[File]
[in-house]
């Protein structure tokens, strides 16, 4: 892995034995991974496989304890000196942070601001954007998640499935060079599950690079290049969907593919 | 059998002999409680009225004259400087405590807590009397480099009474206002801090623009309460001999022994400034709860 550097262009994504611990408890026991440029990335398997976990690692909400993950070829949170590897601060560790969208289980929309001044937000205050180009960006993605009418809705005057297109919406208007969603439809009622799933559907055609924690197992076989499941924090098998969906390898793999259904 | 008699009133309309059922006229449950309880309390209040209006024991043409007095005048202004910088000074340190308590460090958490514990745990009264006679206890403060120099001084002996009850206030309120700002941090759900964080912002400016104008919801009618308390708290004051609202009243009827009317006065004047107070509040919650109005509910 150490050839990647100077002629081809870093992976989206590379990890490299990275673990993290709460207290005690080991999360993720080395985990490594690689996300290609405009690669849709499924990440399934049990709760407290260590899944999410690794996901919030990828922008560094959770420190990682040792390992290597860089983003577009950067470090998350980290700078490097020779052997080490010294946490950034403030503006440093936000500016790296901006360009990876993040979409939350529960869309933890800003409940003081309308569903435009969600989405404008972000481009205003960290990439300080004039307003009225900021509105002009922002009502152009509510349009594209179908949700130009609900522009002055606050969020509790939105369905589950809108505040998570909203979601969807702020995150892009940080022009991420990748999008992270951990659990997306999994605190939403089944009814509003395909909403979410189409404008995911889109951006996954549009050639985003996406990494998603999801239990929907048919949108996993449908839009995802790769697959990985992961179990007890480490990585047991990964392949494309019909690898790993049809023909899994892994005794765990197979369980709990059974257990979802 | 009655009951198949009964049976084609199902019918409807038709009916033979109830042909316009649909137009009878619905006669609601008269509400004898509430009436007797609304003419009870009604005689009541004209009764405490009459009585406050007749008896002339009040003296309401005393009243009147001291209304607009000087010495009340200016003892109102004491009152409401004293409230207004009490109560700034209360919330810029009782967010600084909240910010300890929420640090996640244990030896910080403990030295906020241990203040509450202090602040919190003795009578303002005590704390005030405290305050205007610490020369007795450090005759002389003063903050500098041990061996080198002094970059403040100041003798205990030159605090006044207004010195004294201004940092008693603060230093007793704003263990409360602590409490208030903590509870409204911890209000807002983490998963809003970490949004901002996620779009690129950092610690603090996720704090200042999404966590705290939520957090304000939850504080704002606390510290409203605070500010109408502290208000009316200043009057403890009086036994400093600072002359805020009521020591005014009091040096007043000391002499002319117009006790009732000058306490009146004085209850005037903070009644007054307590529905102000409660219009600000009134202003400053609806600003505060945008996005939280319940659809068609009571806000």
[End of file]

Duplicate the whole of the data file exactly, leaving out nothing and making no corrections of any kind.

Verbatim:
[in-house]
């Protein structure tokens, strides 16, 4: 892995034995991974496989304890000196942070601001954007998640499935060079599950690079290049969907593919 | 059998002999409680009225004259400087405590807590009397480099009474206002801090623009309460001999022994400034709860 550097262009994504611990408890026991440029990335398997976990690692909400993950070829949170590897601060560790969208289980929309001044937000205050180009960006993605009418809705005057297109919406208007969603439809009622799933559907055609924690197992076989499941924090098998969906390898793999259904 | 008699009133309309059922006229449950309880309390209040209006024991043409007095005048202004910088000074340190308590460090958490514990745990009264006679206890403060120099001084002996009850206030309120700002941090759900964080912002400016104008919801009618308390708290004051609202009243009827009317006065004047107070509040919650109005509910 150490050839990647100077002629081809870093992976989206590379990890490299990275673990993290709460207290005690080991999360993720080395985990490594690689996300290609405009690669849709499924990440399934049990709760407290260590899944999410690794996901919030990828922008560094959770420190990682040792390992290597860089983003577009950067470090998350980290700078490097020779052997080490010294946490950034403030503006440093936000500016790296901006360009990876993040979409939350529960869309933890800003409940003081309308569903435009969600989405404008972000481009205003960290990439300080004039307003009225900021509105002009922002009502152009509510349009594209179908949700130009609900522009002055606050969020509790939105369905589950809108505040998570909203979601969807702020995150892009940080022009991420990748999008992270951990659990997306999994605190939403089944009814509003395909909403979410189409404008995911889109951006996954549009050639985003996406990494998603999801239990929907048919949108996993449908839009995802790769697959990985992961179990007890480490990585047991990964392949494309019909690898790993049809023909899994892994005794765990197979369980709990059974257990979802 | 009655009951198949009964049976084609199902019918409807038709009916033979109830042909316009649909137009009878619905006669609601008269509400004898509430009436007797609304003419009870009604005689009541004209009764405490009459009585406050007749008896002339009040003296309401005393009243009147001291209304607009000087010495009340200016003892109102004491009152409401004293409230207004009490109560700034209360919330810029009782967010600084909240910010300890929420640090996640244990030896910080403990030295906020241990203040509450202090602040919190003795009578303002005590704390005030405290305050205007610490020369007795450090005759002389003063903050500098041990061996080198002094970059403040100041003798205990030159605090006044207004010195004294201004940092008693603060230093007793704003263990409360602590409490208030903590509870409204911890209000807002983490998963809003970490949004901002996620779009690129950092610690603090996720704090200042999404966590705290939520957090304000939850504080704002606390510290409203605070500010109408502290208000009316200043009057403890009086036994400093600072002359805020009521020591005014009091040096007043000391002499002319117009006790009732000058306490009146004085209850005037903070009644007054307590529905102000409660219009600000009134202003400053609806600003505060945008996005939280319940659809068609009571806000």